By Maria J. Treviño
You have heard the statement, “Test the way you Teach, and Teach the way you Test”. This is an excellent way to think about performance-based instruction and assessment. If you teach the way you test using performance-based instruction and test the way you teach using performance-based assessment, you are on your way to developing proficiency in your students.
How do proficiency and standards affect performance-based instruction? In previous blogs I have repeatedly stated that administrators and teachers should be knowledgeable about the ACTFL Proficiency Guidelines and the Standards for Foreign Language Learning. The ACTFL Proficiency Guidelines help teachers understand the language levels of novice, intermediate, and advanced which are applicable to developing student proficiency. The Standards for Foreign Language Learning describe what students need to know as they learn Spanish. Once teachers are familiar with the guidelines and standards, they are able to develop instructional activities that permit students to demonstrate their knowledge of Spanish.
In reference to the two examples in Blog 1 of this series, the first example was an exercise that involved four unrelated sentences – no context, no proficiency, and no standard. Example 2 is a more real-world task as the paragraph describes a short story about three kids that visit their grandmother (Novice proficiency; Communication Standard). The task is appropriate for a novice/beginner student. Asking a Spanish 1 student to express and support an opinion is unrealistic because it is beyond the student’s language level. Asking a Spanish 4 to describe his family is way too easy.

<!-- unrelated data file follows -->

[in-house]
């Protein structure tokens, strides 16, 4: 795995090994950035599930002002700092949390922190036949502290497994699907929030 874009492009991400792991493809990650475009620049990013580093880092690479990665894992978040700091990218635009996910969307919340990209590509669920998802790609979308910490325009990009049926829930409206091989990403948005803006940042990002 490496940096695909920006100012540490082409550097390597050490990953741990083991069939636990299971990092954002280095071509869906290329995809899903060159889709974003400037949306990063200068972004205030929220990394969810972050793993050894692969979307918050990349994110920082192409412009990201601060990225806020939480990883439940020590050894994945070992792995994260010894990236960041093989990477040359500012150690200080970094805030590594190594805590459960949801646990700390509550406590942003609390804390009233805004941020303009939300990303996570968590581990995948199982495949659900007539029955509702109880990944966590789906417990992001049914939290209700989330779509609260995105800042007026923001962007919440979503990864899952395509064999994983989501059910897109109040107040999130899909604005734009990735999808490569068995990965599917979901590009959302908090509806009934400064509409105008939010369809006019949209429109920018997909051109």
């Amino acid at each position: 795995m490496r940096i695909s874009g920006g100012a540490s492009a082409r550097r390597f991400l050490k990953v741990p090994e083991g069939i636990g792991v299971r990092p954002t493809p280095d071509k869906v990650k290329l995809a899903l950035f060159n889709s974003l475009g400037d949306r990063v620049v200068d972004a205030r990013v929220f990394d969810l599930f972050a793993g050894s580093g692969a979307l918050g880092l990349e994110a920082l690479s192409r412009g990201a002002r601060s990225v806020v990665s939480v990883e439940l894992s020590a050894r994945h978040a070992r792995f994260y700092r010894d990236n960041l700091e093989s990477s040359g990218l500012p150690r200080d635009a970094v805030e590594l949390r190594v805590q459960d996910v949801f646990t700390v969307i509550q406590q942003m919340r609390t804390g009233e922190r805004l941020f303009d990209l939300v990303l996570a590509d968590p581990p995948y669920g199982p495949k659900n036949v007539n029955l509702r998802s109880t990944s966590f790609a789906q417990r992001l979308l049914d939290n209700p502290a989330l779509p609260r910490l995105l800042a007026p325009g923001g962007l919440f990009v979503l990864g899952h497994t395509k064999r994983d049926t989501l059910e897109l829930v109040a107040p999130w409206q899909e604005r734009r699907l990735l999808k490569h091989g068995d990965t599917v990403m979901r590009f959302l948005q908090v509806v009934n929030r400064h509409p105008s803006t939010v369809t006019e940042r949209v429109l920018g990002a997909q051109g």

A student can be asked to perform a task and he can do so if he has the opportunity to practice it in class. The tasks that the teachers develop, at the appropriate language level and focused on a standard, can be performed when students can connect them to real-world situations. In many cases, the teacher follows the order of the textbook and plans lessons accordingly. There are districts that base their curriculum on the textbook and require the teachers to follow the curriculum/ textbook. Under these circumstances, teachers can very well manipulate the content to develop performance-based activities and apply appropriate standards while still meeting district mandates.
Administrators/supervisors should provide the necessary leeway for teachers to have input into the district curriculum so that it reflects content and activities that lead to performance-based instruction and assessment as well as meeting the standards for learning Spanish.
María J. Fierro-Treviño
Instructional Specialist, Northside Independent School District, San Antonio, TX. (Retired)
Director for Languages other than English, Texas Education Agency (Retired)